Kurt Fearnley has won 11 Paralympic medals, including two golds in the marathon. He broke the tape four consecutive times, from 2006 to 2009, in the men’s wheelchair division of the ING New York City Marathon, and he still holds the course record of 1:29:22 that he set in 2006. He won the inaugural Boston-London Wheelchair Challenge this year, with a fifth-place finish in the Boston Marathon and a victory in the Virgin London Marathon, his second; in 2009, he set the London course record of 1:28:56.
The rugged 32-year-old Aussie clearly knows what he’s doing, but if he should ever find that he lacks motivation, he knows just where to find it.
In 2009, Fearnley spent 11 days crawling the treacherous 96-kilometer (60-mile) Kokoda Trail in Papau New Guinea to raise awareness for two men’s health issues, dragging himself up and down the steep single track through a remote jungle.
“If I ever need to remind myself that life gets a lot harder pretty quickly, that people are dealing with things far harder than I am, [I remind myself that] we went through villages where if you were born like I was you’re crawling through dirt because there are no wheelchairs, and if someone had a wheelchair they couldn’t push it anyway because there is no cement. I crawled through these places seeing the reality of what is on our doorstep in Australia.
“To get through any hardship, that’s a pretty good reminder.”
Despite being arguably the best male wheelchair athlete in the history of the sport, Fearnley has recently changed his training. After his London win—after an eight-man sprint to the finish line—in April, he told the Sydney Morning Herald that he was spending more time in the gym and less on the roads.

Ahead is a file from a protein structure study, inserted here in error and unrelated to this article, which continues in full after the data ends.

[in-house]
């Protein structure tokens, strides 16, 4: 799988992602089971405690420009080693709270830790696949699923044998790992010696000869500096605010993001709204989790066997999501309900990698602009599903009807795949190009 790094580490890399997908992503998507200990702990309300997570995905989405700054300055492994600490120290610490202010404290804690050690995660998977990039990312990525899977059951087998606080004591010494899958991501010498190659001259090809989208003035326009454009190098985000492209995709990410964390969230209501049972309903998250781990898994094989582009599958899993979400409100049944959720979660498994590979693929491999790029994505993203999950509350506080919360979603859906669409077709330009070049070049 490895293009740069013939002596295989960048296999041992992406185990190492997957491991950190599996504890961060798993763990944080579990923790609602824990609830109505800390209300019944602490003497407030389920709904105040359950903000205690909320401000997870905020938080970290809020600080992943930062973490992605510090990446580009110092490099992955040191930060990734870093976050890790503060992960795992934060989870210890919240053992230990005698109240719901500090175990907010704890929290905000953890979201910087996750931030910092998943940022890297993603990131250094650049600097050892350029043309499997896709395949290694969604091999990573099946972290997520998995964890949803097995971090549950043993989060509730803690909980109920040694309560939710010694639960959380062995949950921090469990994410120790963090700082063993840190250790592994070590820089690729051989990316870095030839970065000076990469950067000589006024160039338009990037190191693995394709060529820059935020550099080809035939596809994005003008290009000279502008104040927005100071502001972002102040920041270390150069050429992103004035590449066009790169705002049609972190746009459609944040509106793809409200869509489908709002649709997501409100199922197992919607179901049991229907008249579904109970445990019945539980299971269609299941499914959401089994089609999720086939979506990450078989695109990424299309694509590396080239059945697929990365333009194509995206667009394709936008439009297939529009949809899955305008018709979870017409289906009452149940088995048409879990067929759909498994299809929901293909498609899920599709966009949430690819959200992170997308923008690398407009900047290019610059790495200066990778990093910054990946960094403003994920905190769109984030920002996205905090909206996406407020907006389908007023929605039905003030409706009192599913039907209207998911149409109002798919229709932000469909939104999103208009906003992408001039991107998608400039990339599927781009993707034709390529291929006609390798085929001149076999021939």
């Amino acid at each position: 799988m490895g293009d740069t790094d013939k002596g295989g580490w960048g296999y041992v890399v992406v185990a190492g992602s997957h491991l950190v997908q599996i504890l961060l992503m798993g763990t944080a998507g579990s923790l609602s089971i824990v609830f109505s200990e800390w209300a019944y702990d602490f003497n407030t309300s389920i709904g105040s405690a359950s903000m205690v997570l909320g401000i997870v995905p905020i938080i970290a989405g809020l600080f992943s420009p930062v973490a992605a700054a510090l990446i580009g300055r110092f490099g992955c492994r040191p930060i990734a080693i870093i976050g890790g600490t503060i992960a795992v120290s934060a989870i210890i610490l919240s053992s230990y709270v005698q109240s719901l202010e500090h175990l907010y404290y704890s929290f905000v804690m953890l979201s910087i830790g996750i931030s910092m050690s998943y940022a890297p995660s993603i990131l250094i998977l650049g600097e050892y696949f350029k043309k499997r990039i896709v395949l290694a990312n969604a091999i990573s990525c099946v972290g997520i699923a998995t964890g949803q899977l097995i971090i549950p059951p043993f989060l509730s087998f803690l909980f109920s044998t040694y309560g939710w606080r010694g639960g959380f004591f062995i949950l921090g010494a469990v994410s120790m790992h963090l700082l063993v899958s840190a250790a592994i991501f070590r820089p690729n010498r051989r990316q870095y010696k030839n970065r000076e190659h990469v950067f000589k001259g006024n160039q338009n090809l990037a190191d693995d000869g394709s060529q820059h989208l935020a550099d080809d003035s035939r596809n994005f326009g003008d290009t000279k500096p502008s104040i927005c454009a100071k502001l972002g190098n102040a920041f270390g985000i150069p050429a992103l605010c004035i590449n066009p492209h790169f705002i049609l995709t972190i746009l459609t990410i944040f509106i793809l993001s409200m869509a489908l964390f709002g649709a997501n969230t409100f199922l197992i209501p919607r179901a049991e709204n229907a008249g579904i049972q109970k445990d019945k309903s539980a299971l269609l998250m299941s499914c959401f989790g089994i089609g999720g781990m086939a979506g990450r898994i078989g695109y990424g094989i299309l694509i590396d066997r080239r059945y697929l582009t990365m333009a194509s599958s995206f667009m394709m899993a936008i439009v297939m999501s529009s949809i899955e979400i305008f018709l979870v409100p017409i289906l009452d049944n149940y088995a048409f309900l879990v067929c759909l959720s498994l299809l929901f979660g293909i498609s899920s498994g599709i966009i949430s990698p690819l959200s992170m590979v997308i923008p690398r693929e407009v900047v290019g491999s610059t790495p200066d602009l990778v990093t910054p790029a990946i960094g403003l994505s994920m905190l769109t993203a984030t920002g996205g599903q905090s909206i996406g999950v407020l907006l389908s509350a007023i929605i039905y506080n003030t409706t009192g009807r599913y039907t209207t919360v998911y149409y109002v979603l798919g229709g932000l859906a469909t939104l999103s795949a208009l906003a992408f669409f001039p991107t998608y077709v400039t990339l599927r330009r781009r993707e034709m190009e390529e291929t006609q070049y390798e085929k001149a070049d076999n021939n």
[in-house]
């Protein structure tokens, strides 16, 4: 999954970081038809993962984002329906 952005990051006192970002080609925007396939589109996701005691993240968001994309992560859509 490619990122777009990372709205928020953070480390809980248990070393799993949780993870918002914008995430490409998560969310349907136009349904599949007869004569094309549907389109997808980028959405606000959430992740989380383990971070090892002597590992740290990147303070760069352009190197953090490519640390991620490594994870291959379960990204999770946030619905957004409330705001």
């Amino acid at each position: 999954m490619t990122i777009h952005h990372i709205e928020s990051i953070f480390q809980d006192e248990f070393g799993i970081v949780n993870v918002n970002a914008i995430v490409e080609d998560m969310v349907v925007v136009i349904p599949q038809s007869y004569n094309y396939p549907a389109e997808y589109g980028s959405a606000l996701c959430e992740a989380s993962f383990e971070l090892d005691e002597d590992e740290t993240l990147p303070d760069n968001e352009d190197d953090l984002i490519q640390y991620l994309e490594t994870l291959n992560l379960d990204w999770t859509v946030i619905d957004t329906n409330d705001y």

“I realized last year that at the last 300 meters if someone’s got that extra bit of power up their sleeve they beat you every time,” he said in the interview. “It doesn’t really matter how many kilometers you’ve got under your belt, you’ve just got to be powerful enough to hit the speed you need to win.”
Everything, he said in a recent email, is building for New York.
“I hope this will be successful,” he said of his new regimen, “but until the day there’s always a little uncertainty.”
For Fearnley, conquering uncertainty serves as competitive fuel. In addition to his Kokoda effort, he once crawled part of the Great Wall of China, scaled 1,300 steps in the Sydney Tower Run-Up, and in 2011 helped sail the winning yacht in a 56-hour race from Sydney to Hobart. Wearing the same knee and hand guards that he used on the Kokoda trek, he fought seasickness and massive waves to raise money for a charity that buys childrens’ medical equipment for hospitals. Born without the lower part of his spine, Fearnley paid many childhood visits to Sydney hospitals from his home in Carcoar, more than three hours away by car.
“I guess I like adventure holidays,” he quipped to the Adelaide Daily Telegraph. But he added: “The more things I do like this, the more confidence you build. Your rivals see that, too.”
“Our races are to our sport what Wimbledon and the Australian, U.S., and French Opens are to tennis, and what the Masters, U.S., and British Opens and PGA Championship are to golf. Each race has the history, the tradition, the honor roll of legendary champions, and a special place in the eyes of all to make them stand apart from the other events.” Mary Wittenberg